The last items left on the shelf

Although more than 3 in 5 people (62%) check the expiry dates of their medicines, more than a third (36%) admit to taking medicines without looking at the label first. Expired medications may be less effective or even harmful due to changes in chemical composition or strength over time.

Therefore, it is important to regularly review your medications and discard any that are outdated. Almost half (47%) of respondents agreed it was something they did regularly, however, more than 2 in 10 (22.92%) said it was not something they did. they did regularly.

In terms of the products that stay on the shelves the longest, paracetamol tablets are the item that many people (7%) have found the oldest in their cupboards. Vicks (6.9%), ibuprofen (4%) and cough medicine (3.8%) were also in the top three. However, more specific and potentially one-time-purchase products for a short-term condition such as sting creams, eye drops and inhalers were also among the top fifteen products.

Our medicine cabinet secrets

Although many people regularly restock their medicine cabinet and make sure they are covered against any eventuality, those who do not often find their medicines through slightly unconventional methods when needed. Nearly three in ten (29%) respondents admitted to taking medication that was not prescribed to them, a potentially dangerous habit because, unless prescribed by a doctor, medication can be ineffective or cause serious reactions . Among those taking medications not prescribed to them, millennials were the most likely age group to do so, with more than four in ten (42%) having done so.

A similar number of people (28.41%) said they also borrow medicines from friends if they don’t have any in their cupboards, with people aged 16-24 most likely to do so , with 45.32% agreeing with this statement. The number of those who borrow medication declines significantly with age, however, with only 11.37% of those 55 and older likely to borrow medication.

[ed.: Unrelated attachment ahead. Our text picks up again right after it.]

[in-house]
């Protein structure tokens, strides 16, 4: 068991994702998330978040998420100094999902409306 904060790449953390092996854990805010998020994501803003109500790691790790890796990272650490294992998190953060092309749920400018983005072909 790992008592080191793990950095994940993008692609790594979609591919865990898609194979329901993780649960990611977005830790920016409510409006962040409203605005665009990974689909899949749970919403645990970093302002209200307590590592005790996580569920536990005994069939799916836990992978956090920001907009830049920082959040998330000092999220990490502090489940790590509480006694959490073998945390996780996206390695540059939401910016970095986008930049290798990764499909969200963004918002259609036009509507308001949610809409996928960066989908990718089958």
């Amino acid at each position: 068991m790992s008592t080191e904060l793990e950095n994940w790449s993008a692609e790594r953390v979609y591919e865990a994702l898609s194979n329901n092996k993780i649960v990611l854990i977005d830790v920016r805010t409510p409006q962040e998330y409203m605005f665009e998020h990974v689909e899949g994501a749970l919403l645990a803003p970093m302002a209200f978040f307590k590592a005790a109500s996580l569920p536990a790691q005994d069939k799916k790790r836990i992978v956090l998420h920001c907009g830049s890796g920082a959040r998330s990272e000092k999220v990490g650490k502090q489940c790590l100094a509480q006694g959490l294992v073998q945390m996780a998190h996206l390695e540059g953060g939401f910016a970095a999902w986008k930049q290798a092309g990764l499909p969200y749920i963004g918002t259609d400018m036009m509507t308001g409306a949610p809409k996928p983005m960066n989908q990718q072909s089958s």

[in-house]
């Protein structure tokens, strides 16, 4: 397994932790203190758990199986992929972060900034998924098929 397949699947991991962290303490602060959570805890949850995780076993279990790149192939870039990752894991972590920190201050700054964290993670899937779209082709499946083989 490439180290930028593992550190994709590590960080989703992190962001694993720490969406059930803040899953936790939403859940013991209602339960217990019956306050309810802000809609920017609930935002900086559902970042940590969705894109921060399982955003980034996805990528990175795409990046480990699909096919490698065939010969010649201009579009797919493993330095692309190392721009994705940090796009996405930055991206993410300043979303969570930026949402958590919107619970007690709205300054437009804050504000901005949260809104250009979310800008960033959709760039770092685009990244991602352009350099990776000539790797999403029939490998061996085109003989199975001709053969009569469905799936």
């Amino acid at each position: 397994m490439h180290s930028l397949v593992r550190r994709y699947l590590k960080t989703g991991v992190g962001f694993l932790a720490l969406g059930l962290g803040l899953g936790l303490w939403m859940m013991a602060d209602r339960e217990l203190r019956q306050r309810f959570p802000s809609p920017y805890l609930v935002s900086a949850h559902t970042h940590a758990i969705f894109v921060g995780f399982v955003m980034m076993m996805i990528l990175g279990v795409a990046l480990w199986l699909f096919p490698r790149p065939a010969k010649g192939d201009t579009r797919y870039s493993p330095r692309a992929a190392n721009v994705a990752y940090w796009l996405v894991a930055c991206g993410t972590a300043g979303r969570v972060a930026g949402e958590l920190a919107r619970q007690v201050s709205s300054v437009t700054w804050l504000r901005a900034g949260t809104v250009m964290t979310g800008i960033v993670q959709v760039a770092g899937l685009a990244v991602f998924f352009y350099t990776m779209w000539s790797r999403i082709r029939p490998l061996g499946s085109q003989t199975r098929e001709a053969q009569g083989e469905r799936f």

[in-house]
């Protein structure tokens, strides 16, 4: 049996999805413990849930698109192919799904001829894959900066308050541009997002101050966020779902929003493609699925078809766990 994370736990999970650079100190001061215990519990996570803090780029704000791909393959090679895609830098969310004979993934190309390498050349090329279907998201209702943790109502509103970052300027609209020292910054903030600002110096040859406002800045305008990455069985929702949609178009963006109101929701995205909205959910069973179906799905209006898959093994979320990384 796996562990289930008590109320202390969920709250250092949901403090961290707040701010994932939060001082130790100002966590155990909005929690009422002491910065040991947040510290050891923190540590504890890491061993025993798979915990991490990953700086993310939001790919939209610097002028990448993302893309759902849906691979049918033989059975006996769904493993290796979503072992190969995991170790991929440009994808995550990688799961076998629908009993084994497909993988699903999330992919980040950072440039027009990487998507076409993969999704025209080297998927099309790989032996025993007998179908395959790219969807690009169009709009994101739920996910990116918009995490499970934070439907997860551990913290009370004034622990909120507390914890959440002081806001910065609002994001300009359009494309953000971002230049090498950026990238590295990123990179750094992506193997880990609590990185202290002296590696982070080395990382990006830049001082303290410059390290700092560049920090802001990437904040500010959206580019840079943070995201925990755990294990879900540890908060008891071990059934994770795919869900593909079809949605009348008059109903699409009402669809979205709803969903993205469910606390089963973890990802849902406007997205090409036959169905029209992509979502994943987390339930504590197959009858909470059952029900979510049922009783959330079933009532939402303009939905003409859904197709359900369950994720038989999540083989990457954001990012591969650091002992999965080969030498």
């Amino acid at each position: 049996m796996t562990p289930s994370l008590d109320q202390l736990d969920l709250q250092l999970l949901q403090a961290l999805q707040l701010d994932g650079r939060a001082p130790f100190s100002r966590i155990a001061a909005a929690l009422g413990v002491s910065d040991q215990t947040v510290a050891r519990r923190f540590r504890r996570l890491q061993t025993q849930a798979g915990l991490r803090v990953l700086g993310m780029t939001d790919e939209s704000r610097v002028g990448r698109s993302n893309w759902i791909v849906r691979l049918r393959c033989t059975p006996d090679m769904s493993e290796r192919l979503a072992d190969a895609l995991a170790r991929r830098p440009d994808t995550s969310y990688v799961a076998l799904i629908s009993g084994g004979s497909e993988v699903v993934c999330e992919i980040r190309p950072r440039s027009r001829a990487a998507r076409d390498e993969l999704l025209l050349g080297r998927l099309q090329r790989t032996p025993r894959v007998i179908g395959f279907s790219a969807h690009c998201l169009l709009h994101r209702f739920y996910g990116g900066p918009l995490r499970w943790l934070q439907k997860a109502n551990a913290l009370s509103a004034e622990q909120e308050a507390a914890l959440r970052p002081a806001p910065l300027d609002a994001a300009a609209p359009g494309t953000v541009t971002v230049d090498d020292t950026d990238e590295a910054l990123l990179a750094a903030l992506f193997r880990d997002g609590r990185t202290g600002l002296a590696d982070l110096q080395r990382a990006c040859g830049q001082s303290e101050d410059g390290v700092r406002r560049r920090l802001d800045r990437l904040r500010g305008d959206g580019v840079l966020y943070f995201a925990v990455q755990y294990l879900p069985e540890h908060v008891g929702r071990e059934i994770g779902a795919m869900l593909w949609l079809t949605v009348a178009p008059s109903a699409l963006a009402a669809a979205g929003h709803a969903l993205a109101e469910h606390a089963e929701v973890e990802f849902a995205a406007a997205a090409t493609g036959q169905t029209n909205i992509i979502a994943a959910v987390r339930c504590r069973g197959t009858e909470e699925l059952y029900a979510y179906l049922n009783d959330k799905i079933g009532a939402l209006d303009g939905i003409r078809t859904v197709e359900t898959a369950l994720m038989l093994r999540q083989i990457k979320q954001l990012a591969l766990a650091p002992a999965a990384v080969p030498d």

For more information on our medicine cabinet secrets, visit Chemist4U.

James O’Loan, pharmacist and CEO of Chemist4U comments:

“It is great to see that so many people keep a stock of essential medicines at home, so that they can effectively and quickly treat any disease or ailment where self-medication can be used. However, it is alarming that the safe use of medications is not always followed, with borrowing medications and taking prescription drugs without a prescription being a fairly common occurrence. This can have serious consequences, so it is always advisable to speak to a generalistpharmacist or other healthcare professional if you have any concerns or concerns and think you need medical assistance.

“It is saddening to see the amount of medicines that are thrown away, and the cost of this to our health services and the environment if they are not properly disposed of. In some cases, especially for items like topical creams, eye drops, and inhalers, which may be used for short-term conditions, there is always a high chance that not all of the product will be used – In cases like this, it’s important to dispose of any medicine that is no longer needed in the correct way, rather than just throwing it in the trash.

The medicines that the British most like to have in their cupboards:



% of Britons who keep medicines in the cupboard








Cold and flu tablets



Antiseptic cream